All innovation programs are an exercise in compromises. No one thing can be the answer to everything. Each decision made will rule out the opposite option. That is why the criteria that drive the program are so important. If the criteria are wrong, the design solution will be wrong.
So how do these three components:
1) The unknown information
2) The required decisions
3) The evaluation criteria all come together?
(See illustration 1-1)
Driven Innovation has created the above graphic image to describe our innovation process. I look at the creative innovation process as a tapered helix. At the beginning of the innovation process there are lots of choices and options available. As the innovation process progresses through each discrete task, new information is learned. That information should be used to continually reevaluate the baseline assumptions. Do not build on top of assumptions that may no longer be valid or relevant based on the new information.
· A healthy creative process will narrow in scope over time as progress and decisions are made. If the process does not narrow in focus, the creative process can stretch on indefinitely.
· A natural byproduct of the narrowing process is that certain options will be removed from consideration.
· If new information uncovered in the development process requires new thinking in regard to previously made decisions, evaluate and make the necessary changes. Make continual smaller course corrections based on constant reevaluation in order to keep the innovative process on course. This is shown as the straight line entitled “evaluation” running down the center of the helix.
· Going down the wrong path, by building on top of misinformation or incorrect assumptions can lead to a dead end. Course corrections at that point tend to be much greater, more time consuming and also much more costly.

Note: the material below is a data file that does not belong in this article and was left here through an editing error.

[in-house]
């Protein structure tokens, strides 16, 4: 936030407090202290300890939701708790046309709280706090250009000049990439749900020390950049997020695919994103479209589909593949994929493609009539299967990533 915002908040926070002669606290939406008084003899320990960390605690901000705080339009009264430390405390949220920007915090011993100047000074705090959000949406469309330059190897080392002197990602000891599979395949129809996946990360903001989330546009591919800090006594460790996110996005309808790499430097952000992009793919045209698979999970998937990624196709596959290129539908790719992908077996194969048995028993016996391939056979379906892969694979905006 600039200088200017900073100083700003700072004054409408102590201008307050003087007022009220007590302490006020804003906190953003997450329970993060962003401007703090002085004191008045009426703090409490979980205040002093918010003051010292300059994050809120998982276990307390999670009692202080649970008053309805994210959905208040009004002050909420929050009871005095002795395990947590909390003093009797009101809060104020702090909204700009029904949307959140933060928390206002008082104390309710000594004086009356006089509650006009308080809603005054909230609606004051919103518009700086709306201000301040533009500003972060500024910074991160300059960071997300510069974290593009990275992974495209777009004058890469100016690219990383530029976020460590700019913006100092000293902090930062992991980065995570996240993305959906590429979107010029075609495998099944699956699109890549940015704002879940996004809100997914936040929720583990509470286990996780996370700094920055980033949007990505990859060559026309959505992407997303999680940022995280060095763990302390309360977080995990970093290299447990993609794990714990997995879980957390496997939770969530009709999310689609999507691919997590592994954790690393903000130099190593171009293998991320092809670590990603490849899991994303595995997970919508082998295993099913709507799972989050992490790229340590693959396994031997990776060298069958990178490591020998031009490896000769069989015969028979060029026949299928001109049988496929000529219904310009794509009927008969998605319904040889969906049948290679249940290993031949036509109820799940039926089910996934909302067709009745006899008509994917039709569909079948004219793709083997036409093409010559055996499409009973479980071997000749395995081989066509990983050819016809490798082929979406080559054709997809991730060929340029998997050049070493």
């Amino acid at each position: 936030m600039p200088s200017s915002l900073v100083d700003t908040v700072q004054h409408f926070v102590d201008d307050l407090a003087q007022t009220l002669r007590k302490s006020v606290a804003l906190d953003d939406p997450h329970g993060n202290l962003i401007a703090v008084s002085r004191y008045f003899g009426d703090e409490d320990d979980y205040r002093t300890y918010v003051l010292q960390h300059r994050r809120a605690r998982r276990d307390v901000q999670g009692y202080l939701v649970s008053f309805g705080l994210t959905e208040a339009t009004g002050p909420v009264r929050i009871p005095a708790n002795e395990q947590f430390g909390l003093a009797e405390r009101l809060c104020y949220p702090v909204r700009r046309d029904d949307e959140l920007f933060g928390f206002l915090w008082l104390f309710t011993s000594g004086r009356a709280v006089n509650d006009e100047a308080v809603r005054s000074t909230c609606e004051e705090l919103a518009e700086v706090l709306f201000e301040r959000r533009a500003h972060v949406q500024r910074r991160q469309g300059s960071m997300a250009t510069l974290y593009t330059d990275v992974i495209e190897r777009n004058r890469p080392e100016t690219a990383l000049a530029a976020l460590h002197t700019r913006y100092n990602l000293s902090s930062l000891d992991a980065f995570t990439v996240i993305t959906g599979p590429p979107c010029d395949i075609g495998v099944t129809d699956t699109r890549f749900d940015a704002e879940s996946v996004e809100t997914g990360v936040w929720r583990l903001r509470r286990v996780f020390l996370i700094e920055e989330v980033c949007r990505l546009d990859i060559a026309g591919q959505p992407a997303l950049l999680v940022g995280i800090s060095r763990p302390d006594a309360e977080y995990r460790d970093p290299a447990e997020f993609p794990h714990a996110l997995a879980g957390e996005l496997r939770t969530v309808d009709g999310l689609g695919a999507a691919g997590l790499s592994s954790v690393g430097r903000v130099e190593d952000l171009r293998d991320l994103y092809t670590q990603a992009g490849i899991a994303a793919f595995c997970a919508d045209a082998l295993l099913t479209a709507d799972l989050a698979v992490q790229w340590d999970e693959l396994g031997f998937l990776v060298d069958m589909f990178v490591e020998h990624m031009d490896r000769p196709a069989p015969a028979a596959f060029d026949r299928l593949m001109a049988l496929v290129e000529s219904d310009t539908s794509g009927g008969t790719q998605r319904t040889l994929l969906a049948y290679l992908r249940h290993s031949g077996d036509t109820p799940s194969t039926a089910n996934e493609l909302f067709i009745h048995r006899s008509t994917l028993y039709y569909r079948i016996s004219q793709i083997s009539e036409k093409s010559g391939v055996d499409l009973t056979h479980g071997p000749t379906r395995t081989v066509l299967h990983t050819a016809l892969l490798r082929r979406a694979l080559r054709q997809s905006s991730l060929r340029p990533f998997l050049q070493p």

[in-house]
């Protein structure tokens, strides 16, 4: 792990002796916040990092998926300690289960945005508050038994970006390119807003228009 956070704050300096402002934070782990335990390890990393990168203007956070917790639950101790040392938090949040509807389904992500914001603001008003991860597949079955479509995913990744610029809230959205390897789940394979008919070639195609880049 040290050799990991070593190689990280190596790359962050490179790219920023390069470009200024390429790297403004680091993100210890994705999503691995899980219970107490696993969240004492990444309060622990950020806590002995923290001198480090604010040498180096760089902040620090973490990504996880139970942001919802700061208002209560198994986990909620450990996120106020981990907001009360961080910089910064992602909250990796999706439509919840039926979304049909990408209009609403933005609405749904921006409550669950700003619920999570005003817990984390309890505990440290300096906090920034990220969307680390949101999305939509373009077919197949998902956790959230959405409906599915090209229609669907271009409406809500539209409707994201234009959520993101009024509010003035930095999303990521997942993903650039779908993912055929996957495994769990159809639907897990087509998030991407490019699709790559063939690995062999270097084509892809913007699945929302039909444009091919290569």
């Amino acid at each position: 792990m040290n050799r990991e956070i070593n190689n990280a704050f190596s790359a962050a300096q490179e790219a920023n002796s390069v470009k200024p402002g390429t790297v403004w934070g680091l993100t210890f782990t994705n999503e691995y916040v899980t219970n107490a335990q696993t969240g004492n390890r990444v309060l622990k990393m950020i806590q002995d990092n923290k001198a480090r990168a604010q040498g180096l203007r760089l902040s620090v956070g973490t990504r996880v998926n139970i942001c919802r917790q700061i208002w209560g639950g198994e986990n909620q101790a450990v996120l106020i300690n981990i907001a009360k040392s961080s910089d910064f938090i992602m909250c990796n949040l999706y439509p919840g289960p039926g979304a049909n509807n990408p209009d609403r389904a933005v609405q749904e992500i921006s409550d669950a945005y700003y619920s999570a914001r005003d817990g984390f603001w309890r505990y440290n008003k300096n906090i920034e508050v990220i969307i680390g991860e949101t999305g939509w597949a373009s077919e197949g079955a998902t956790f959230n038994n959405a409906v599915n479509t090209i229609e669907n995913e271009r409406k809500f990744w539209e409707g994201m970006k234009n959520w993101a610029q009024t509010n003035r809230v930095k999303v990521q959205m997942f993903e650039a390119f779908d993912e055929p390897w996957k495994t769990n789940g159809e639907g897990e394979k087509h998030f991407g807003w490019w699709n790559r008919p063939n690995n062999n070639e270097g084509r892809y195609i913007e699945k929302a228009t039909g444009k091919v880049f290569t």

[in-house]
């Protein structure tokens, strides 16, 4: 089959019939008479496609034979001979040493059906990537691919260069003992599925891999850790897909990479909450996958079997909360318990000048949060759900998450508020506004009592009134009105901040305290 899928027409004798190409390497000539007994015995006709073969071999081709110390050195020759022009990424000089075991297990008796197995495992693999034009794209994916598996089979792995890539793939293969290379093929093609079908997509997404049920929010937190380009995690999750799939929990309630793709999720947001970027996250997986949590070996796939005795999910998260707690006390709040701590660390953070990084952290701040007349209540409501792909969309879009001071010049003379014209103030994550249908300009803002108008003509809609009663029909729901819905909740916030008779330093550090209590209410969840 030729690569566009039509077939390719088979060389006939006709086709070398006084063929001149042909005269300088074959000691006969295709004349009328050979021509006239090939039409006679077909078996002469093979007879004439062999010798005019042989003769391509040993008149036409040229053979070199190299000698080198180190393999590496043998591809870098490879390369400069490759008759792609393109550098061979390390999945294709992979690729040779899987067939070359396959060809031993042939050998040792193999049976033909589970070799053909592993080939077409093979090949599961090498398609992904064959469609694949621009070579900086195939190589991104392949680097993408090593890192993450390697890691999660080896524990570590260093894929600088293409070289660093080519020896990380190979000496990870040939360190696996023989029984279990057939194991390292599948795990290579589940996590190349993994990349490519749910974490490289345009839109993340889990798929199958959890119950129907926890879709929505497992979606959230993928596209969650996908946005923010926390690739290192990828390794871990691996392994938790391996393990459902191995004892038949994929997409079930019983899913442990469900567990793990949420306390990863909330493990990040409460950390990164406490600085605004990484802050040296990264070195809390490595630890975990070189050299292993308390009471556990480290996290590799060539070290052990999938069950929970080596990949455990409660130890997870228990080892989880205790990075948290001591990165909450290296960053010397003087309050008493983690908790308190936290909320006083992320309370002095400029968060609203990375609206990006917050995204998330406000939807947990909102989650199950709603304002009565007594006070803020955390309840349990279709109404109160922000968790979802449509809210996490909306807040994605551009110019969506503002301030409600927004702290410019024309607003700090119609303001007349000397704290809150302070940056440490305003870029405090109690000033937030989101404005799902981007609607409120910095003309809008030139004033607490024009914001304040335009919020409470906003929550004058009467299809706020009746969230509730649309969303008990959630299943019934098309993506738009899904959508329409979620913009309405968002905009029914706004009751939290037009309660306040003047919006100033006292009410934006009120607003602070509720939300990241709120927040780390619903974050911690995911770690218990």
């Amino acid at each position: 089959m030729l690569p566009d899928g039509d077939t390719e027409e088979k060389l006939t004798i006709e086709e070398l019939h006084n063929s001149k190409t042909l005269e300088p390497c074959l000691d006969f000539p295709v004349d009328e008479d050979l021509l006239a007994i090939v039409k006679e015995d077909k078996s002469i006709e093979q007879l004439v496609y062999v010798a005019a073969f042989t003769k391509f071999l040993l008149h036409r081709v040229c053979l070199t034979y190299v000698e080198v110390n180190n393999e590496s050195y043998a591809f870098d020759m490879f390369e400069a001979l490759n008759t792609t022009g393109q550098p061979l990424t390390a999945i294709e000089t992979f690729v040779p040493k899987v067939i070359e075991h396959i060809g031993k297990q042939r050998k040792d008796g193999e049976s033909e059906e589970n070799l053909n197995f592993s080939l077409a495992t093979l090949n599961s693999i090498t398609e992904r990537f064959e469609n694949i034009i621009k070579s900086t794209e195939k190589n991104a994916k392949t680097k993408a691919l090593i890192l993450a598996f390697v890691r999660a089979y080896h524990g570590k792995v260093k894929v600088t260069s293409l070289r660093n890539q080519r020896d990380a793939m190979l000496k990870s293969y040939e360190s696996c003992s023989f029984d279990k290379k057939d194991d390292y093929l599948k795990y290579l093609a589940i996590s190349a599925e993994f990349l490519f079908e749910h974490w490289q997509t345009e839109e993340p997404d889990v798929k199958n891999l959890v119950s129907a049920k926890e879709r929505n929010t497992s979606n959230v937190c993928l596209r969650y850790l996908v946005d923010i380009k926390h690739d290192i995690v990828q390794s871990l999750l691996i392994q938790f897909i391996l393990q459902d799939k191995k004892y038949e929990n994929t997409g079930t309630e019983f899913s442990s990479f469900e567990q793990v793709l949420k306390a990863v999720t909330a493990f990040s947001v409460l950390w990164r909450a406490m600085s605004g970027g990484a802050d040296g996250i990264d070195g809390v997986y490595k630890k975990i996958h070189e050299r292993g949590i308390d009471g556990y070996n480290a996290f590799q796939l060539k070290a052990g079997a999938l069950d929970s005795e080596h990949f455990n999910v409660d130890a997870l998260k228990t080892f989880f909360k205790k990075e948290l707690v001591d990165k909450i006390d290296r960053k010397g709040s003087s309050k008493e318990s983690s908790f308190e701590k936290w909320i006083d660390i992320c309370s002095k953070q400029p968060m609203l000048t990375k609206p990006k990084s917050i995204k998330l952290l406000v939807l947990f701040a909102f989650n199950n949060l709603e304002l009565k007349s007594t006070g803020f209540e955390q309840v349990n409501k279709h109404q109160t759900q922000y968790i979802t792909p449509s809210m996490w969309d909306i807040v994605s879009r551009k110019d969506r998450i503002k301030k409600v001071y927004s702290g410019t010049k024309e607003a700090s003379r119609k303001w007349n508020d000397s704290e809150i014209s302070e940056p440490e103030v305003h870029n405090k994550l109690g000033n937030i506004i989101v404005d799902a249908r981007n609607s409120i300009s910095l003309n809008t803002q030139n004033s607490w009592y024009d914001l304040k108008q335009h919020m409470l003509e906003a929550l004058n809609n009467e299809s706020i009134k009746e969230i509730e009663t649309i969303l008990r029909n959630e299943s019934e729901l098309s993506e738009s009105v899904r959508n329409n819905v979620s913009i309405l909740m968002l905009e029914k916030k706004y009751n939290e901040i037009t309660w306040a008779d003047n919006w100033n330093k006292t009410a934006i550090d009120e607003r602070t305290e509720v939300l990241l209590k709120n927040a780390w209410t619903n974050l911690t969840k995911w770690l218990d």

· Often innovation programs have conflicting goals or criteria. An example of this could be the requirement for a simple, intuitive user interface and a requirement for numerous, complex features making the user interface difficult. This is where the continual reevaluation is important. In this example, what is more important, the features or the ease of use? Continually assessing that question as the design evolves and more information is learned will lead to the correct answer.
“As the innovation process progresses through each discrete task, new information is learned. That information should be used to continually reevaluate the baseline assumptions. Do not build on top of assumptions that may no longer be valid or relevant based on the new information.”
The creative process is always challenging and it can be torture or it can be made to be enjoyable. When the process is enjoyable, better team solutions emerge. Knowing what to expect in the innovation process and actually enjoying the sometimes messy nature of innovation, and using that messiness to your advantage, can lead to amazing, profitable solutions.
Making decisions and blindly holding onto them regardless of new information, or not reevaluating those early decisions frequently, is where the innovation process derails. For an innovation team to effectively reevaluate earlier decisions, it requires the ability to let go of ideas that no longer work; even the ones which you may be personally vested in for whatever reason. Never fall in love with an idea. Allow the creative process to lead you to the correct solution, not the other way around.
Contact us at www.driveninnvation.com and let us help you with your next innovation program.